MANILA (Mabuhay) – Two former magistrates of the Supreme Court are split over the constitutionality of the proposed Bangsamoro Basic Law (BBL).
Appearing as resource persons before an inquiry of a House committee, former Associate Justice Adolfo Azcuna said the BBL was constitutional while former Associate Justice Vicente Mendoza said the measure was “beyond the power of Congress to pass.”
Azcuna told lawmakers at the ad hoc panel hearing on the proposed BBL Tuesday that while the Bangsamoro bill could be considered as “out of the box,” it was not unconstitutional.
“The proposed law’s preamble states it’s in consonance with the Constitution. This should lay to rest the concerns that the bill does not mention the Constitution at all,” he said.
Azcuna said the asymmetrical relationship the Bangsamoro would have with the national government was likewise acceptable as long as the parameters of the Constitution were followed.
The Bangsamoro region is envisioned to have a status distinct from that of local government units under the proposed BBL, otherwise known as House Bill 4994.
But for Mendoza, the special status of the Bangsamoro vis-à-vis the national government could not be used to justify the provisions of the proposed BBL.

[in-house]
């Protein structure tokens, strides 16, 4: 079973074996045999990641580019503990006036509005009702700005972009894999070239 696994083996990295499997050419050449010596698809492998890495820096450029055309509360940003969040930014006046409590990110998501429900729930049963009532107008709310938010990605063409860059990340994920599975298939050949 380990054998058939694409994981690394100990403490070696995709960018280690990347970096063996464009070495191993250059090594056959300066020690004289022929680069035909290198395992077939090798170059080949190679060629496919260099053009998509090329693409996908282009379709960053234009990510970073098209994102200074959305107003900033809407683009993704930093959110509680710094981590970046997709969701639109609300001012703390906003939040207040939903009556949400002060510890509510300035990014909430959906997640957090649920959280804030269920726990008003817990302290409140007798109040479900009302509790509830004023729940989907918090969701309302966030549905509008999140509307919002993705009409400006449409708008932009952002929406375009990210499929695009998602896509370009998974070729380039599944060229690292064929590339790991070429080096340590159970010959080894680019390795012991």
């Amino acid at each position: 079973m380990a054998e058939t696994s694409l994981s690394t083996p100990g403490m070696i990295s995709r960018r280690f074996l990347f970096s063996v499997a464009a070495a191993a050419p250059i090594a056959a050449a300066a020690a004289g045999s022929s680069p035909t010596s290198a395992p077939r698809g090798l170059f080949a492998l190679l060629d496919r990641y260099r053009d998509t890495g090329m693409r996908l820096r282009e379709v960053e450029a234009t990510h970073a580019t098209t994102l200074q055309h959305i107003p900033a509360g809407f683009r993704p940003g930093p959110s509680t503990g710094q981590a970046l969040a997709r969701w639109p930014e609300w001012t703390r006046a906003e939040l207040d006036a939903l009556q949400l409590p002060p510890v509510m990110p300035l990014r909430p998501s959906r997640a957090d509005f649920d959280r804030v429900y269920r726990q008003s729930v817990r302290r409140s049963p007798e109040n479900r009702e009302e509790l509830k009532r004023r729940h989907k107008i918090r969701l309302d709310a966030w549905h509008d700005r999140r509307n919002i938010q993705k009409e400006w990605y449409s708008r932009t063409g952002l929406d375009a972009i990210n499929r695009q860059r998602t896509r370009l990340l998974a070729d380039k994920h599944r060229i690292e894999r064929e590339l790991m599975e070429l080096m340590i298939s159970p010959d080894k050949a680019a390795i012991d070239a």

“Such relationship cannot justify the recognition of the right of the Bangsamoro people to ‘self-determination, to chart their political future’ without impairing the sovereignty and territorial integrity of the Philippines,” Mendoza said.
The two retired Supreme Court Justices were among the legal luminaries invited to share their legal opinion on the proposed measure, which would formalize the creation of the new political entity that will replace the Autonomous Region in Muslim Mindanao (ARMM).
Mendoza questioned the reference of the proposed BBL to the Bangsamoro region as “a territory” and as the “ancestral homeland” of the Bangsamoro people since it is supposedly contrary to the Constitution, which considers the autonomous region to be a part of Philippine territory.
A provision in the bill recognizing the Bangsamoro people’s “right to self-determination… to chart their political future” further reinforces the notion that the Bangsamoro is a separate political entity, although under Philippine jurisdiction, Mendoza said.
“Such a political entity is only a little different from the ‘associative state’ called Bangsamoro Juridical Entity in the MOA-AD invalidated by the Supreme Court in 2008,” Mendoza said. (MNS)